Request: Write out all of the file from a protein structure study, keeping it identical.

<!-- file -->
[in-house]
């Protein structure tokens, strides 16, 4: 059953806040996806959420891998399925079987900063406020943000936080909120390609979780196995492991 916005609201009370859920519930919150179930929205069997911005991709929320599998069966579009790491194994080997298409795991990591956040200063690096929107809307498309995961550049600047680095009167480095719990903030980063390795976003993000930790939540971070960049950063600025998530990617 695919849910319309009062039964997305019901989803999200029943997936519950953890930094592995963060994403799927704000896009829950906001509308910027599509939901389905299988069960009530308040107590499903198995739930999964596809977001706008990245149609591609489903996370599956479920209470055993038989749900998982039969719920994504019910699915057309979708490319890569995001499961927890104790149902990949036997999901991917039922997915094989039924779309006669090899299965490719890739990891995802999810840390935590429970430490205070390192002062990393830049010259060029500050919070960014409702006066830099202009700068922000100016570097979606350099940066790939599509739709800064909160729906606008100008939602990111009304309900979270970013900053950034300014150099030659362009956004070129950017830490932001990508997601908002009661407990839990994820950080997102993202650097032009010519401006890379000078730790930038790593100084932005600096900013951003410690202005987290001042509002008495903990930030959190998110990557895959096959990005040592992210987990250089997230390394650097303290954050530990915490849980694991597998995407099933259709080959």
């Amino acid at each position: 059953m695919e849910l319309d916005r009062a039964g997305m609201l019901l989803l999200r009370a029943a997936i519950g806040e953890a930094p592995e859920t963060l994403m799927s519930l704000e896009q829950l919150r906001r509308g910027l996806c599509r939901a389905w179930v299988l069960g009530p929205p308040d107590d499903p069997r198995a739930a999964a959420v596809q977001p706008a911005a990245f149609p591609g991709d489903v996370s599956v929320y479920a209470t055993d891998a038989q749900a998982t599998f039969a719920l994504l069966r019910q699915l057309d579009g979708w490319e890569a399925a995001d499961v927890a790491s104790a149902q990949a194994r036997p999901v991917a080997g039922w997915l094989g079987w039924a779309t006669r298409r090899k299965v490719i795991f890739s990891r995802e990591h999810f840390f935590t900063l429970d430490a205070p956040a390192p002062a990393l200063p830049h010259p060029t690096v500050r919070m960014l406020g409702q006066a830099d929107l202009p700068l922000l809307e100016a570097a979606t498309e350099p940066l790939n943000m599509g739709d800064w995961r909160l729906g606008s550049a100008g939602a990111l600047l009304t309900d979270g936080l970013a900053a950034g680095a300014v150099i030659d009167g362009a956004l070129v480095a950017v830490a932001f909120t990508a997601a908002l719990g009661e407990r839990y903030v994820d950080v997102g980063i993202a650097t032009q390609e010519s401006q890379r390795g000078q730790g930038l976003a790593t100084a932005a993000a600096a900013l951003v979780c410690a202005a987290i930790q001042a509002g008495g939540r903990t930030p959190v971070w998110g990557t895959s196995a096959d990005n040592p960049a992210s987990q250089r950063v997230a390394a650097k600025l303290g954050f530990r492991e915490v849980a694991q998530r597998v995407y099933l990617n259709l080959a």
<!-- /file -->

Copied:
[in-house]
């Protein structure tokens, strides 16, 4: 059953806040996806959420891998399925079987900063406020943000936080909120390609979780196995492991 916005609201009370859920519930919150179930929205069997911005991709929320599998069966579009790491194994080997298409795991990591956040200063690096929107809307498309995961550049600047680095009167480095719990903030980063390795976003993000930790939540971070960049950063600025998530990617 695919849910319309009062039964997305019901989803999200029943997936519950953890930094592995963060994403799927704000896009829950906001509308910027599509939901389905299988069960009530308040107590499903198995739930999964596809977001706008990245149609591609489903996370599956479920209470055993038989749900998982039969719920994504019910699915057309979708490319890569995001499961927890104790149902990949036997999901991917039922997915094989039924779309006669090899299965490719890739990891995802999810840390935590429970430490205070390192002062990393830049010259060029500050919070960014409702006066830099202009700068922000100016570097979606350099940066790939599509739709800064909160729906606008100008939602990111009304309900979270970013900053950034300014150099030659362009956004070129950017830490932001990508997601908002009661407990839990994820950080997102993202650097032009010519401006890379000078730790930038790593100084932005600096900013951003410690202005987290001042509002008495903990930030959190998110990557895959096959990005040592992210987990250089997230390394650097303290954050530990915490849980694991597998995407099933259709080959």
């Amino acid at each position: 059953m695919e849910l319309d916005r009062a039964g997305m609201l019901l989803l999200r009370a029943a997936i519950g806040e953890a930094p592995e859920t963060l994403m799927s519930l704000e896009q829950l919150r906001r509308g910027l996806c599509r939901a389905w179930v299988l069960g009530p929205p308040d107590d499903p069997r198995a739930a999964a959420v596809q977001p706008a911005a990245f149609p591609g991709d489903v996370s599956v929320y479920a209470t055993d891998a038989q749900a998982t599998f039969a719920l994504l069966r019910q699915l057309d579009g979708w490319e890569a399925a995001d499961v927890a790491s104790a149902q990949a194994r036997p999901v991917a080997g039922w997915l094989g079987w039924a779309t006669r298409r090899k299965v490719i795991f890739s990891r995802e990591h999810f840390f935590t900063l429970d430490a205070p956040a390192p002062a990393l200063p830049h010259p060029t690096v500050r919070m960014l406020g409702q006066a830099d929107l202009p700068l922000l809307e100016a570097a979606t498309e350099p940066l790939n943000m599509g739709d800064w995961r909160l729906g606008s550049a100008g939602a990111l600047l009304t309900d979270g936080l970013a900053a950034g680095a300014v150099i030659d009167g362009a956004l070129v480095a950017v830490a932001f909120t990508a997601a908002l719990g009661e407990r839990y903030v994820d950080v997102g980063i993202a650097t032009q390609e010519s401006q890379r390795g000078q730790g930038l976003a790593t100084a932005a993000a600096a900013l951003v979780c410690a202005a987290i930790q001042a509002g008495g939540r903990t930030p959190v971070w998110g990557t895959s196995a096959d990005n040592p960049a992210s987990q250089r950063v997230a390394a650097k600025l303290g954050f530990r492991e915490v849980a694991q998530r597998v995407y099933l990617n259709l080959a």